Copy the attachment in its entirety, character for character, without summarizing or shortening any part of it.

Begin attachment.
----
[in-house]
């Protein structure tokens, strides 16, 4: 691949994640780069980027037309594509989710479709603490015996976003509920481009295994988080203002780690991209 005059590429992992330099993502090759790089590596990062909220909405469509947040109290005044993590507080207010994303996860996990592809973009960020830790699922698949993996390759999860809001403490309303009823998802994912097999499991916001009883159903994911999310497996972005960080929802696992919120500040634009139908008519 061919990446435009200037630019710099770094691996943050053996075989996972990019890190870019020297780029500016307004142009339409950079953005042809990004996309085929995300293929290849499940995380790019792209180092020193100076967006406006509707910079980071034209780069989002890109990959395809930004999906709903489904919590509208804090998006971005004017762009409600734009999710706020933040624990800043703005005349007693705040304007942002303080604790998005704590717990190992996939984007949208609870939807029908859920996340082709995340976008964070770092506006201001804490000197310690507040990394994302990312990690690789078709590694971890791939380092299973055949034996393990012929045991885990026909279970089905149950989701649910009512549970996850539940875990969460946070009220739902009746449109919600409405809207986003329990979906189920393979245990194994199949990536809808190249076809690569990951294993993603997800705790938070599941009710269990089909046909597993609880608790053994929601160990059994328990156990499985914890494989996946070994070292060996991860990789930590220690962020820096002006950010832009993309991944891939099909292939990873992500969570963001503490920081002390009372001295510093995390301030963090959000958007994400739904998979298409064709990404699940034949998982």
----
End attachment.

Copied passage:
[in-house]
């Protein structure tokens, strides 16, 4: 691949994640780069980027037309594509989710479709603490015996976003509920481009295994988080203002780690991209 005059590429992992330099993502090759790089590596990062909220909405469509947040109290005044993590507080207010994303996860996990592809973009960020830790699922698949993996390759999860809001403490309303009823998802994912097999499991916001009883159903994911999310497996972005960080929802696992919120500040634009139908008519 061919990446435009200037630019710099770094691996943050053996075989996972990019890190870019020297780029500016307004142009339409950079953005042809990004996309085929995300293929290849499940995380790019792209180092020193100076967006406006509707910079980071034209780069989002890109990959395809930004999906709903489904919590509208804090998006971005004017762009409600734009999710706020933040624990800043703005005349007693705040304007942002303080604790998005704590717990190992996939984007949208609870939807029908859920996340082709995340976008964070770092506006201001804490000197310690507040990394994302990312990690690789078709590694971890791939380092299973055949034996393990012929045991885990026909279970089905149950989701649910009512549970996850539940875990969460946070009220739902009746449109919600409405809207986003329990979906189920393979245990194994199949990536809808190249076809690569990951294993993603997800705790938070599941009710269990089909046909597993609880608790053994929601160990059994328990156990499985914890494989996946070994070292060996991860990789930590220690962020820096002006950010832009993309991944891939099909292939990873992500969570963001503490920081002390009372001295510093995390301030963090959000958007994400739904998979298409064709990404699940034949998982």